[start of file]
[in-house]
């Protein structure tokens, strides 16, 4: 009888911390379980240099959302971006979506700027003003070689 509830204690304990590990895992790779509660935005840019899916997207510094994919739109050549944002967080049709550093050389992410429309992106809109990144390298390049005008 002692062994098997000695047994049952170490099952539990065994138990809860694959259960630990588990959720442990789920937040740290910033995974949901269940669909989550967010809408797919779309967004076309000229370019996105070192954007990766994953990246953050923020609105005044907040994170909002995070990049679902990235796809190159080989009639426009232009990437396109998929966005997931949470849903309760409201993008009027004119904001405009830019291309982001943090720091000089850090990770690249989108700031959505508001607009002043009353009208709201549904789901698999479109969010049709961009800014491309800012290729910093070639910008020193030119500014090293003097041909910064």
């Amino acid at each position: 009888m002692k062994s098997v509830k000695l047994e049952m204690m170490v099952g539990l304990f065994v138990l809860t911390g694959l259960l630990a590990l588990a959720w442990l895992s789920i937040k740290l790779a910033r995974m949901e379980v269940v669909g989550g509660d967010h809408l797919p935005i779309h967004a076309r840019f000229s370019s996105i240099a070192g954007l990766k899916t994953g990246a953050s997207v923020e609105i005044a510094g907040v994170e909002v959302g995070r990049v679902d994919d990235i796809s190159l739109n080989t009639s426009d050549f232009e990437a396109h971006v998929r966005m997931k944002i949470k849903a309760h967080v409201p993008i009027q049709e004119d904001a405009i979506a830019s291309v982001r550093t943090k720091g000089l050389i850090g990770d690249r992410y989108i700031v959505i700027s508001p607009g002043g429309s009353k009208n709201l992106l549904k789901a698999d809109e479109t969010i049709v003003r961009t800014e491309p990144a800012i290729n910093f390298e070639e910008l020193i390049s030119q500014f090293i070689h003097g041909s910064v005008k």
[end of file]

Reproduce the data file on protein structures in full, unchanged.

[in-house]
């Protein structure tokens, strides 16, 4: 009888911390379980240099959302971006979506700027003003070689 509830204690304990590990895992790779509660935005840019899916997207510094994919739109050549944002967080049709550093050389992410429309992106809109990144390298390049005008 002692062994098997000695047994049952170490099952539990065994138990809860694959259960630990588990959720442990789920937040740290910033995974949901269940669909989550967010809408797919779309967004076309000229370019996105070192954007990766994953990246953050923020609105005044907040994170909002995070990049679902990235796809190159080989009639426009232009990437396109998929966005997931949470849903309760409201993008009027004119904001405009830019291309982001943090720091000089850090990770690249989108700031959505508001607009002043009353009208709201549904789901698999479109969010049709961009800014491309800012290729910093070639910008020193030119500014090293003097041909910064």
């Amino acid at each position: 009888m002692k062994s098997v509830k000695l047994e049952m204690m170490v099952g539990l304990f065994v138990l809860t911390g694959l259960l630990a590990l588990a959720w442990l895992s789920i937040k740290l790779a910033r995974m949901e379980v269940v669909g989550g509660d967010h809408l797919p935005i779309h967004a076309r840019f000229s370019s996105i240099a070192g954007l990766k899916t994953g990246a953050s997207v923020e609105i005044a510094g907040v994170e909002v959302g995070r990049v679902d994919d990235i796809s190159l739109n080989t009639s426009d050549f232009e990437a396109h971006v998929r966005m997931k944002i949470k849903a309760h967080v409201p993008i009027q049709e004119d904001a405009i979506a830019s291309v982001r550093t943090k720091g000089l050389i850090g990770d690249r992410y989108i700031v959505i700027s508001p607009g002043g429309s009353k009208n709201l992106l549904k789901a698999d809109e479109t969010i049709v003003r961009t800014e491309p990144a800012i290729n910093f390298e070639e910008l020193i390049s030119q500014f090293i070689h003097g041909s910064v005008k």